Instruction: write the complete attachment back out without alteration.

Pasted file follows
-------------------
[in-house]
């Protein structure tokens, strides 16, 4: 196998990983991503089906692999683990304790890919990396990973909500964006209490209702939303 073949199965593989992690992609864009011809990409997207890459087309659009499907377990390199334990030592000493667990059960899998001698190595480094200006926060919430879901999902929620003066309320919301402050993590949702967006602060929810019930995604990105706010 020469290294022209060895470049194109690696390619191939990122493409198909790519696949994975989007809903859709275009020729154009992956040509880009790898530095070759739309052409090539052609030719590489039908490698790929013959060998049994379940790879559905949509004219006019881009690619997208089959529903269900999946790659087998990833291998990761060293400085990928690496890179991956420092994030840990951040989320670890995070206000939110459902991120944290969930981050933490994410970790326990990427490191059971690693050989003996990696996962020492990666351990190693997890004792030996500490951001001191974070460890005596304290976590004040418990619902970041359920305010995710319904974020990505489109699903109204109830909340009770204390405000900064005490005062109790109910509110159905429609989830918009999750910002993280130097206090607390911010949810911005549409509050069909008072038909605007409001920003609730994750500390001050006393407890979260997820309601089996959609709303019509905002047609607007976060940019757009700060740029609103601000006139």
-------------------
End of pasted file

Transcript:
[in-house]
């Protein structure tokens, strides 16, 4: 196998990983991503089906692999683990304790890919990396990973909500964006209490209702939303 073949199965593989992690992609864009011809990409997207890459087309659009499907377990390199334990030592000493667990059960899998001698190595480094200006926060919430879901999902929620003066309320919301402050993590949702967006602060929810019930995604990105706010 020469290294022209060895470049194109690696390619191939990122493409198909790519696949994975989007809903859709275009020729154009992956040509880009790898530095070759739309052409090539052609030719590489039908490698790929013959060998049994379940790879559905949509004219006019881009690619997208089959529903269900999946790659087998990833291998990761060293400085990928690496890179991956420092994030840990951040989320670890995070206000939110459902991120944290969930981050933490994410970790326990990427490191059971690693050989003996990696996962020492990666351990190693997890004792030996500490951001001191974070460890005596304290976590004040418990619902970041359920305010995710319904974020990505489109699903109204109830909340009770204390405000900064005490005062109790109910509110159905429609989830918009999750910002993280130097206090607390911010949810911005549409509050069909008072038909605007409001920003609730994750500390001050006393407890979260997820309601089996959609709303019509905002047609607007976060940019757009700060740029609103601000006139």